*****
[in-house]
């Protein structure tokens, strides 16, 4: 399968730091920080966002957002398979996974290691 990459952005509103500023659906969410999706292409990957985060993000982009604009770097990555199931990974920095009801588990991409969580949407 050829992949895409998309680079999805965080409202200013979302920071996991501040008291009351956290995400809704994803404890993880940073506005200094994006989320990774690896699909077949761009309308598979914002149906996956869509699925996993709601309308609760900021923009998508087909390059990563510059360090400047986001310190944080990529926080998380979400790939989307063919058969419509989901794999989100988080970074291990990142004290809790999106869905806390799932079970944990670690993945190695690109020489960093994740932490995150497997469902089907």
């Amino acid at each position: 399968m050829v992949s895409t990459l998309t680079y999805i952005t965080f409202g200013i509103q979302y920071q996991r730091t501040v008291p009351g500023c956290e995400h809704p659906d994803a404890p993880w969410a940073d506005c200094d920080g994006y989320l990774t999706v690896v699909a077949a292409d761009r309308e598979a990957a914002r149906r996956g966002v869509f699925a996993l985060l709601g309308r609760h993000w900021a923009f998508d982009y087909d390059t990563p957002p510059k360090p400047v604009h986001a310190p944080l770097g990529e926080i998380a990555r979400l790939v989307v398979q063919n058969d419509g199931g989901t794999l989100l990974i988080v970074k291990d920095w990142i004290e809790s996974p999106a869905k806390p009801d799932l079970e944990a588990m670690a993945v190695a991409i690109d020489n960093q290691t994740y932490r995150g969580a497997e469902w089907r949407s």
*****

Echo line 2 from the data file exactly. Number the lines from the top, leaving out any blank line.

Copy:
């Protein structure tokens, strides 16, 4: 399968730091920080966002957002398979996974290691 990459952005509103500023659906969410999706292409990957985060993000982009604009770097990555199931990974920095009801588990991409969580949407 050829992949895409998309680079999805965080409202200013979302920071996991501040008291009351956290995400809704994803404890993880940073506005200094994006989320990774690896699909077949761009309308598979914002149906996956869509699925996993709601309308609760900021923009998508087909390059990563510059360090400047986001310190944080990529926080998380979400790939989307063919058969419509989901794999989100988080970074291990990142004290809790999106869905806390799932079970944990670690993945190695690109020489960093994740932490995150497997469902089907």